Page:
Priorities

Walking behind these girls last night on the beach. The mom called out, “Hurry up, Carson, we’ve got to go!”

As Carson took off running she yelled to her mom, “But, can’t we have a little fun along the way?”

The scene stopped me in my tracks, because, of course, Carson is absolutely right. It seems to me that’s pretty much the entire point of living.

Oh sure, one must work and fulfill other daily obligations but beyond that? I truly believe we are meant to savor those sunsets, laugh with friends, dance barefoot in the sand, stop to smell the flowers, share sweet kisses, and enjoy life while we have it.

Thanks for the reminder, Carson!

Little Gift

I found this tiny gem (less than an inch long) on my doorstep this morning. There’s been a pair of Blue Jays visiting my yard regularly, they are quite fond of my bird feeder but even more so of the bird bath. I clean it daily and fill it with fresh water, which they take turns frolicking in.

I wonder if this token was from them? They have been known to do such things. I’ll be on the lookout for more treats in the future. For now, Poubelle*, will have a spot on my kitchen windowsill where she can watch the Blue Jays every day.

*Poubelle is French for trash can. It was also a friend of mine’s nickname during her childhood (given with affectionate by her grandfather). Besides, it’s a fun word to say!

Island Project

This morning, I answered a Facebook plea for volunteers to help clean up a nearby island. I tend to pitch in when I can but I’ll be honest, the added enticement of a boat ride made me even more eager.

Both Tampa Bay Aquatic Preserves and Keep Pinellas Beautiful teamed up to host this event. I was familiar with KPB’s work but it was my first time learning about TBAP (they are mainly in charge of submerged areas but in some cases of high priority, they manage islands, too).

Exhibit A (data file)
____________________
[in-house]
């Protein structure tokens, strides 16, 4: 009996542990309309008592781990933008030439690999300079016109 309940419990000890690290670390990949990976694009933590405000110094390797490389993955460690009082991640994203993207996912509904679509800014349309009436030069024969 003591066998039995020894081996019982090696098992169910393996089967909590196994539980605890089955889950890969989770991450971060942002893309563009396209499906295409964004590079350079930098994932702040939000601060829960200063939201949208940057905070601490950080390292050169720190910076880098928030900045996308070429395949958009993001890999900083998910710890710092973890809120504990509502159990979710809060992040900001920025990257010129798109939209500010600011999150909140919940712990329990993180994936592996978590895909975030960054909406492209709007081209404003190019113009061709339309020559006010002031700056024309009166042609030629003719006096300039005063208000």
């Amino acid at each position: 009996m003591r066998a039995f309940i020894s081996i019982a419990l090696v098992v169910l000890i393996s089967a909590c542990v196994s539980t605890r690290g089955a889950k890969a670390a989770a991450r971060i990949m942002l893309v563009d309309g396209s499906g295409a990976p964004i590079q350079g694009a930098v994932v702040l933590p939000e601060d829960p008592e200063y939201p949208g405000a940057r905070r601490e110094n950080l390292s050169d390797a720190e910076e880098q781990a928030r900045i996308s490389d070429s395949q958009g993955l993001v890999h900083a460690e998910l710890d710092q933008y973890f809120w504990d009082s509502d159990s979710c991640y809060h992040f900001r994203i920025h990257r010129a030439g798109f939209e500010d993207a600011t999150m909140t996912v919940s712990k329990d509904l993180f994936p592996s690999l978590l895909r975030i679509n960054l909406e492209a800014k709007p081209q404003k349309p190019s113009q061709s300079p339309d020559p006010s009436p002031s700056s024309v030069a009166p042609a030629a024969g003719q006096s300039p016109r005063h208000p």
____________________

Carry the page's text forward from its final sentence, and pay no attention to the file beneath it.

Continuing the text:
Our worksite was a three-acre island with the incredibly romantic name of BC 21 (Boca Ciega Bay, near marker 21). Our job, removing flotsam and jetsam, was made a bit easier since a crew had already cleared out invasive trees, like Brazilian Pepper and Australian Pine.

We collected over 1,000 pounds of trash in just a few hours, clearing the entire western side of the island. The debris on the eastern side of the island will have to wait for another day. Fittingly, for the upcoming holiday weekend, I found some stars and stripes related items.

Once the rainy season starts (hopefully soon), TBAP will be back out to plant native species, restoring the tree canopy for migrating birds and other animals. Speaking of wildlife, we crossed paths with a couple Marsh Rabbits and a shy snake in the mangroves while out in the shallows, a young dolphin was learning to fish from its mom.

Not a bad way to spend a morning!

Not as Pretty as It Looks

Tropical Milkweed (Asclepius curassavica)

I snapped this photo last month in a nature preserve. The showy bloom caught my eye and I was pretty certain it was a milkweed. Since I’m looking to add some milkweed to my front yard I thought this might be a contender.

Sadly, a bit of online research proved me wrong. It is a milkweed but not a native one. Tropical Milkweed is a year-round bloomer, originally from Mexico.

It is quite popular with caterpillars but unfortunately, also a favorable home for the parasite, Ophryocystsis elektrosirrha. Many monarch butterflies already play host to the parasite and transmit them when laying their eggs.

The difference is that native species of milkweed die back during cooler weather, thereby reducing or eliminating the number of Oe on the plant. Tropical Milkweed does not, so when the hungry caterpillars emerge and start devouring the plant they ingest extra Oe. Most species can successfully tolerate some parasites but when the balance tips it becomes a problem.

This bright specimen will not be added to my pollinator garden but thankfully, there are 21 native species for me to choose from.

Good Fella

Recently shared the trail with this Eastern Ratsnake (Panterophis alleghaniensis). As the common name implies this species feeds on small rodents (as well as lizards and occasionally, bird eggs). Not only is it handsome but it is a beneficial serpent to have around.

Though they are non-venomous these snakes will strike if harassed. Thankfully, their first line of defense is to remain still. A behavior that allowed me an opportunity to take its portrait (with a zoom lens from a safe distance away).

Slither on, my good man, slither on.